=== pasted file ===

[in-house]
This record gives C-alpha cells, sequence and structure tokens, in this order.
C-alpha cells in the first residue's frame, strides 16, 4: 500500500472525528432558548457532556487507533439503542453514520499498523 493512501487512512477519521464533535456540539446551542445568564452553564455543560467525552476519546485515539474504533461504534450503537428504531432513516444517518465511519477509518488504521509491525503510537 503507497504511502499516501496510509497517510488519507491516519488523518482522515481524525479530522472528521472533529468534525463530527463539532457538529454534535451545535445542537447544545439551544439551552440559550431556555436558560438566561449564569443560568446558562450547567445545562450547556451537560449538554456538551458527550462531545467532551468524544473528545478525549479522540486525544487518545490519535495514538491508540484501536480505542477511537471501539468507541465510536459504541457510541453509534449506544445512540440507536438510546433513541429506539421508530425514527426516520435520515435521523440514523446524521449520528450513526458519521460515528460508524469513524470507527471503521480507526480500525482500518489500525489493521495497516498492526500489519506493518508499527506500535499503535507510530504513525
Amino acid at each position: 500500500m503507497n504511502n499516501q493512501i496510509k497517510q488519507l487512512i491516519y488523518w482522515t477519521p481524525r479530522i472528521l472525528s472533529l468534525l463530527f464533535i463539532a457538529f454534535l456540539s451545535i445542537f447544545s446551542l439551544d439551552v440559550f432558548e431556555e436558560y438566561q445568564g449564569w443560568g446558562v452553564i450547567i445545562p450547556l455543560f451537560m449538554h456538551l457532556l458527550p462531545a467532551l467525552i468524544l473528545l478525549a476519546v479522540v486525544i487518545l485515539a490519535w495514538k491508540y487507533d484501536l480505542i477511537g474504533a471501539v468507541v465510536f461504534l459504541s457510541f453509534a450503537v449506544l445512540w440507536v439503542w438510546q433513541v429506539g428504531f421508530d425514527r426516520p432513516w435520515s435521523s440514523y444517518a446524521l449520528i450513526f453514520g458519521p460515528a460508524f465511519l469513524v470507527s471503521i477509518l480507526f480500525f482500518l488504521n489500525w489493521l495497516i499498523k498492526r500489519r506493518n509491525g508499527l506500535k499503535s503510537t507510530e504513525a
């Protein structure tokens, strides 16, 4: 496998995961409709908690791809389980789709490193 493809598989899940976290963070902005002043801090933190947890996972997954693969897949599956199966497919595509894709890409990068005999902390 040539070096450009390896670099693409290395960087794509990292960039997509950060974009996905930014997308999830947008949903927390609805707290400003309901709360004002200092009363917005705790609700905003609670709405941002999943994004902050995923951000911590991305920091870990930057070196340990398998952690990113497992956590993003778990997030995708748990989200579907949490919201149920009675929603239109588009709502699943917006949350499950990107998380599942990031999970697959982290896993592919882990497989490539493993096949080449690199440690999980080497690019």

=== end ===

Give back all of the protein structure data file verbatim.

[in-house]
This record gives C-alpha cells, sequence and structure tokens, in this order.
C-alpha cells in the first residue's frame, strides 16, 4: 500500500472525528432558548457532556487507533439503542453514520499498523 493512501487512512477519521464533535456540539446551542445568564452553564455543560467525552476519546485515539474504533461504534450503537428504531432513516444517518465511519477509518488504521509491525503510537 503507497504511502499516501496510509497517510488519507491516519488523518482522515481524525479530522472528521472533529468534525463530527463539532457538529454534535451545535445542537447544545439551544439551552440559550431556555436558560438566561449564569443560568446558562450547567445545562450547556451537560449538554456538551458527550462531545467532551468524544473528545478525549479522540486525544487518545490519535495514538491508540484501536480505542477511537471501539468507541465510536459504541457510541453509534449506544445512540440507536438510546433513541429506539421508530425514527426516520435520515435521523440514523446524521449520528450513526458519521460515528460508524469513524470507527471503521480507526480500525482500518489500525489493521495497516498492526500489519506493518508499527506500535499503535507510530504513525
Amino acid at each position: 500500500m503507497n504511502n499516501q493512501i496510509k497517510q488519507l487512512i491516519y488523518w482522515t477519521p481524525r479530522i472528521l472525528s472533529l468534525l463530527f464533535i463539532a457538529f454534535l456540539s451545535i445542537f447544545s446551542l439551544d439551552v440559550f432558548e431556555e436558560y438566561q445568564g449564569w443560568g446558562v452553564i450547567i445545562p450547556l455543560f451537560m449538554h456538551l457532556l458527550p462531545a467532551l467525552i468524544l473528545l478525549a476519546v479522540v486525544i487518545l485515539a490519535w495514538k491508540y487507533d484501536l480505542i477511537g474504533a471501539v468507541v465510536f461504534l459504541s457510541f453509534a450503537v449506544l445512540w440507536v439503542w438510546q433513541v429506539g428504531f421508530d425514527r426516520p432513516w435520515s435521523s440514523y444517518a446524521l449520528i450513526f453514520g458519521p460515528a460508524f465511519l469513524v470507527s471503521i477509518l480507526f480500525f482500518l488504521n489500525w489493521l495497516i499498523k498492526r500489519r506493518n509491525g508499527l506500535k499503535s503510537t507510530e504513525a
């Protein structure tokens, strides 16, 4: 496998995961409709908690791809389980789709490193 493809598989899940976290963070902005002043801090933190947890996972997954693969897949599956199966497919595509894709890409990068005999902390 040539070096450009390896670099693409290395960087794509990292960039997509950060974009996905930014997308999830947008949903927390609805707290400003309901709360004002200092009363917005705790609700905003609670709405941002999943994004902050995923951000911590991305920091870990930057070196340990398998952690990113497992956590993003778990997030995708748990989200579907949490919201149920009675929603239109588009709502699943917006949350499950990107998380599942990031999970697959982290896993592919882990497989490539493993096949080449690199440690999980080497690019």